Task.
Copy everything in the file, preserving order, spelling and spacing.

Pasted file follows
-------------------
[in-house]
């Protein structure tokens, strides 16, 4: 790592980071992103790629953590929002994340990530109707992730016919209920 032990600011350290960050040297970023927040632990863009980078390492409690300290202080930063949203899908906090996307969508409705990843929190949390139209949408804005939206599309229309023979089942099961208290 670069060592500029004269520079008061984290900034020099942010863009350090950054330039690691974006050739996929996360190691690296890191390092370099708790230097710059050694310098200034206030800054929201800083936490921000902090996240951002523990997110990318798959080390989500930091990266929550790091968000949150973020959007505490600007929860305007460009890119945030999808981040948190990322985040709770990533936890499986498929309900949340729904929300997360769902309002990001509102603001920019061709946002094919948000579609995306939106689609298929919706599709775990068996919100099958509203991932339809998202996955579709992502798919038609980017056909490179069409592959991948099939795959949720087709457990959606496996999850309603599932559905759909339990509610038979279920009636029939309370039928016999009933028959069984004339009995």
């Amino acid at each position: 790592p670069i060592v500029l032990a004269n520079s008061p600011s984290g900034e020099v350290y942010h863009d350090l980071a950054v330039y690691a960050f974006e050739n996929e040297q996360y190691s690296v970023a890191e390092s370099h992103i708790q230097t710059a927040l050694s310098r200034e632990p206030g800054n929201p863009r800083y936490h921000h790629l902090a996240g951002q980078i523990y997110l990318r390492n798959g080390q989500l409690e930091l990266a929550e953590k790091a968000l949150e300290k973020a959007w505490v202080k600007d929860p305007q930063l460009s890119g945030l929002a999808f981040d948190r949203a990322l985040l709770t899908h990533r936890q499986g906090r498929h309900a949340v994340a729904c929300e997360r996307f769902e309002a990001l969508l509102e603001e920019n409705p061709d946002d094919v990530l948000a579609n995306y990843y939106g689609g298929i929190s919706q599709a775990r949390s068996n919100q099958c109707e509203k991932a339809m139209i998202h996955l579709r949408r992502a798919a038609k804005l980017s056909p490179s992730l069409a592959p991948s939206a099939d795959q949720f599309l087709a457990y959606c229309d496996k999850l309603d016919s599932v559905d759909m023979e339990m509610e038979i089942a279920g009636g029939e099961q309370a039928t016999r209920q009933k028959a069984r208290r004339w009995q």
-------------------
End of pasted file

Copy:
[in-house]
């Protein structure tokens, strides 16, 4: 790592980071992103790629953590929002994340990530109707992730016919209920 032990600011350290960050040297970023927040632990863009980078390492409690300290202080930063949203899908906090996307969508409705990843929190949390139209949408804005939206599309229309023979089942099961208290 670069060592500029004269520079008061984290900034020099942010863009350090950054330039690691974006050739996929996360190691690296890191390092370099708790230097710059050694310098200034206030800054929201800083936490921000902090996240951002523990997110990318798959080390989500930091990266929550790091968000949150973020959007505490600007929860305007460009890119945030999808981040948190990322985040709770990533936890499986498929309900949340729904929300997360769902309002990001509102603001920019061709946002094919948000579609995306939106689609298929919706599709775990068996919100099958509203991932339809998202996955579709992502798919038609980017056909490179069409592959991948099939795959949720087709457990959606496996999850309603599932559905759909339990509610038979279920009636029939309370039928016999009933028959069984004339009995």
């Amino acid at each position: 790592p670069i060592v500029l032990a004269n520079s008061p600011s984290g900034e020099v350290y942010h863009d350090l980071a950054v330039y690691a960050f974006e050739n996929e040297q996360y190691s690296v970023a890191e390092s370099h992103i708790q230097t710059a927040l050694s310098r200034e632990p206030g800054n929201p863009r800083y936490h921000h790629l902090a996240g951002q980078i523990y997110l990318r390492n798959g080390q989500l409690e930091l990266a929550e953590k790091a968000l949150e300290k973020a959007w505490v202080k600007d929860p305007q930063l460009s890119g945030l929002a999808f981040d948190r949203a990322l985040l709770t899908h990533r936890q499986g906090r498929h309900a949340v994340a729904c929300e997360r996307f769902e309002a990001l969508l509102e603001e920019n409705p061709d946002d094919v990530l948000a579609n995306y990843y939106g689609g298929i929190s919706q599709a775990r949390s068996n919100q099958c109707e509203k991932a339809m139209i998202h996955l579709r949408r992502a798919a038609k804005l980017s056909p490179s992730l069409a592959p991948s939206a099939d795959q949720f599309l087709a457990y959606c229309d496996k999850l309603d016919s599932v559905d759909m023979e339990m509610e038979i089942a279920g009636g029939e099961q309370a039928t016999r209920q009933k028959a069984r208290r004339w009995q």